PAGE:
When teaching the passé composé in French, you will need to teach your students about three things: when to use the tense, what the helping (auxiliary) verbs are, and what the past participles are. These three elements, when learned fully, result in correct usage of the passé composé.
Three Essentials for Teaching the Passé Composé in French
In order to get your students off on the right foot when it comes to understanding and using the passé composé in French, you may want to start with a detailed description and activities that focus on the usage of this tense. Once students have a solid idea about when to use the tense, they will be more likely to learn and remember it correctly.
Using the Passé Composé
This tense is one of two most commonly used past tenses. The other commonly used past tense is the imparfait. In a narrative situation, such as telling someone a story or telling someone what you did yesterday, last week or last year, you would use these two tenses to tell your story. The passé composé would be used to describe all the things that happened, and the imparfait would be used to describe all of the things that were happening while the events that happened took place. That may sound confusing, but we do it all the time in English: 'I was washing my hair when the phone rang'…or 'I was driving to school when I absentmindedly drove through a red light'. In these examples, the actions of washing your hair or driving to school would be expressed in the French imparfait; 'the phone rang or drove through a red light' would be in the passé composé. Another way to think about it, is that the passé composé is used for things that happened in the past that are one time actions as opposed to things that you did repeatedly.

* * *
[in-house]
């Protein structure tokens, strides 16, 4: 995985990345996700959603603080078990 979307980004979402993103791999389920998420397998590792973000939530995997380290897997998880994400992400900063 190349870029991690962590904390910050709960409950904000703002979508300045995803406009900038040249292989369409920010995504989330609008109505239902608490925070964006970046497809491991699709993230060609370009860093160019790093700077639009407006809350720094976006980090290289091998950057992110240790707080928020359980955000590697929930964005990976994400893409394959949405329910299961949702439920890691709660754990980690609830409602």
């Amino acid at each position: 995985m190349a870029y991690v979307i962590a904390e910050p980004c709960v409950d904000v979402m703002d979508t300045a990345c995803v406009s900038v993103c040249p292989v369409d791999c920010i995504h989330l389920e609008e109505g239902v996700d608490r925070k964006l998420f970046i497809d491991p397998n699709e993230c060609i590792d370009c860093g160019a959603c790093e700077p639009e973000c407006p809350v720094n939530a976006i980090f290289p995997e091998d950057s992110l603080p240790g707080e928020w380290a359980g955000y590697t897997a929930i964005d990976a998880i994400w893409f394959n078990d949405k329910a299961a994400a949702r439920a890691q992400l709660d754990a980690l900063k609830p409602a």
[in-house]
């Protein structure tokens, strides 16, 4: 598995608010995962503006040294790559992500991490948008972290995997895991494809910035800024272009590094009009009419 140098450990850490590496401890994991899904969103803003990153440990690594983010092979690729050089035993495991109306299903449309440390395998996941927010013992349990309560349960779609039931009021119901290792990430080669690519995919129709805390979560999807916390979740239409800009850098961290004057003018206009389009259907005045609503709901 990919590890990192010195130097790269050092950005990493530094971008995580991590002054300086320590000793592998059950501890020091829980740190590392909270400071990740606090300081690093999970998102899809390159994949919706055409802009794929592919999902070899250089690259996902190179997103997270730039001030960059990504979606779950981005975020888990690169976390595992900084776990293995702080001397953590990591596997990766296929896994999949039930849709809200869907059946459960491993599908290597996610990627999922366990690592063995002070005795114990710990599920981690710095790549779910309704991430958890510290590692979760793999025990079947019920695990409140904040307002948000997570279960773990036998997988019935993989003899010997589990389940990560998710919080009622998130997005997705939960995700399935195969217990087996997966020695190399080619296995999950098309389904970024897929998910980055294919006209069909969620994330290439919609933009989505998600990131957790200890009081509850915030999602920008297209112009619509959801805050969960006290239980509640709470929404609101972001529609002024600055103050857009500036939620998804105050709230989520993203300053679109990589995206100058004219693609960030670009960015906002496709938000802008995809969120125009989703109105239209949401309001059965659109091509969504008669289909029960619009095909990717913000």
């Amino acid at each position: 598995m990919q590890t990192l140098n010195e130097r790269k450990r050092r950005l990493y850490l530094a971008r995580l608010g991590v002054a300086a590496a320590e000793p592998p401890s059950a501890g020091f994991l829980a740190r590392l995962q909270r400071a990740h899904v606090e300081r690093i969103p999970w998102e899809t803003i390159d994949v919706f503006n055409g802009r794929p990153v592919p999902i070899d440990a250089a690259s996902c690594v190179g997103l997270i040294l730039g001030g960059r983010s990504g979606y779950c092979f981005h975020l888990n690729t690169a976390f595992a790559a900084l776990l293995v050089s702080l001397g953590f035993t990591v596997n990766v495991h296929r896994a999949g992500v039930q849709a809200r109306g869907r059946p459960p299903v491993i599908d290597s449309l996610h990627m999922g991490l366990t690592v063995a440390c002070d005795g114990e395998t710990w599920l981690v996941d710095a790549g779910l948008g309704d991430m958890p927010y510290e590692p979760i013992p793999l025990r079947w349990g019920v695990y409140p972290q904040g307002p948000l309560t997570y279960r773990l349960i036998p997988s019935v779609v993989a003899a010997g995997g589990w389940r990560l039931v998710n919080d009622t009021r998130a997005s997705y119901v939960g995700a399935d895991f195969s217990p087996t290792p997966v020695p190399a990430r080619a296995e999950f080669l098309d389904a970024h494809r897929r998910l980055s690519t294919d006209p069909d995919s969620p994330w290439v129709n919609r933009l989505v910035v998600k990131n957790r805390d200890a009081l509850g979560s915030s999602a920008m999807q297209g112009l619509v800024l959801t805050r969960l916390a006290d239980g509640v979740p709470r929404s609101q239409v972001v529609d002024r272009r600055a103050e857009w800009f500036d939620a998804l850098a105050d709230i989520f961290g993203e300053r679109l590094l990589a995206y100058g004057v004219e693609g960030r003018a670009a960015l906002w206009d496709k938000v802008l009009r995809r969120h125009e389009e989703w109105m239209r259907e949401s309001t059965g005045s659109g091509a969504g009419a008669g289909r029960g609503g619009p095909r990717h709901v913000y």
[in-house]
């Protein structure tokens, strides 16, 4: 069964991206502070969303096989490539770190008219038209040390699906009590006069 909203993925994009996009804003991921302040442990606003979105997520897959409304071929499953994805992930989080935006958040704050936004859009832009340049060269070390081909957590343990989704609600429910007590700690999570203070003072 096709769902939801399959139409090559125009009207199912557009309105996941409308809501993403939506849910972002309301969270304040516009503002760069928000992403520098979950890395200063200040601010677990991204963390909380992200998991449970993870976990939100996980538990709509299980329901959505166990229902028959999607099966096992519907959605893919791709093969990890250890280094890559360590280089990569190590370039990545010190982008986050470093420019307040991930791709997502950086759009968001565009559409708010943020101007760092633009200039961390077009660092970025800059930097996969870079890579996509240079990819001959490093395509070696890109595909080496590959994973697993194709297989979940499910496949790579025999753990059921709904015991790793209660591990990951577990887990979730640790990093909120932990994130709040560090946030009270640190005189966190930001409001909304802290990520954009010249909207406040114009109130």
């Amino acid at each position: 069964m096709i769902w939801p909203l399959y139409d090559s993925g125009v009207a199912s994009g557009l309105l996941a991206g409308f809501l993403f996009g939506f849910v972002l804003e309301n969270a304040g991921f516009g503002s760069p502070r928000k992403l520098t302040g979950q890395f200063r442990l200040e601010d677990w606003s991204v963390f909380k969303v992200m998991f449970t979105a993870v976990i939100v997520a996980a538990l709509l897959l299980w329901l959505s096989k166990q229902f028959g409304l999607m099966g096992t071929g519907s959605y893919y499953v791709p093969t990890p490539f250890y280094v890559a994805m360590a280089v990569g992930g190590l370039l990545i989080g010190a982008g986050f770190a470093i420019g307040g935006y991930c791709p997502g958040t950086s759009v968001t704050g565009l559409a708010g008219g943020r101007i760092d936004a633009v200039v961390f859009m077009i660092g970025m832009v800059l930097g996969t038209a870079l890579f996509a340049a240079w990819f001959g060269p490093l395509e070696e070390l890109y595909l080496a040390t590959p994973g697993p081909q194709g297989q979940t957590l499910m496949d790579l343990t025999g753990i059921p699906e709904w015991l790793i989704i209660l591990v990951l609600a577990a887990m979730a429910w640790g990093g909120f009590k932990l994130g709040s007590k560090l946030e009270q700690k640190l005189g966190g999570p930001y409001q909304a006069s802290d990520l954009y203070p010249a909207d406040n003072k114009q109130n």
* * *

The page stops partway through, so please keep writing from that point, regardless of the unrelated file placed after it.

- Je me promenais au parc et je suis tombé.
- J'ai pris mon paraplu parce qu'il pleuvait.
- Hier j'ai fait un gateau au chocolat et puis j'ai acheté un cadeau avant d'aller au restaurant. Lorsqu'on y mangeait, j'ai donné le cadeau à mon mari.
In order to form the passé composé, you must use an auxiliary verb and a past participle of the main verb. In French, the auxiliary verbs are être and avoir ('to be' and 'to have'), and need to be in the present tense and agree with the subject of the verb, which you can find in the French verb conjugation chart in the first two columns.Examples:
- Je suis allé
- Ils ont écouté
- Nous avons gagné
While conjugating the auxiliary verb is easily learned, assigning the correct auxiliary verb (être or avoir) can be tricky. There are mnemonic devices to remember it, such as the MRS DR VANDERTRAMP list of verbs, which all take être, and the remaining verbs take avoir. Another way to learn the distinction is to know that 'être' is used with verbs of motion and verbs expressing a change of state (e.g. 'to die'), as well as reflexive verbs and that 'avoir' is used with all others. Teaching the passé composé in French involves encouraging your students to continue working on learning the correct auxiliary verbs to use with each verb.
Finally, to form the passé composé, you'll need to teach your students the past participles of French verbs. Unfortunately, many of the most common French verbs have irregular past participles, so this is a difficult task. Some teachers teach the regular past participles as rules and then give a list of exceptions, and other teachers simply give a lot of examples because teaching the rules too specifically often results in students applying the rules to irregular verbs, which results in incorrect past participles.
Another important thing to teach with the past participle is agreement. Verbs with the auxiliary 'être' must agree in person and number with the subject of the verb. Verbs with the auxiliary verb 'avoir' must agree in person and number with the direct object of the verb, but only in cases where the direct object precedes the verb.
- Elle est allée
- Ils sont allés
- J'ai vu une photo
- La photo que j'ai vue
Practice, Practice, Practice
This all amounts to a significant number of elements to teach, but alternating some explicit instuction with plenty of examples and practice should have your students using the passé composé with reasonable proficiency in just a few weeks' time.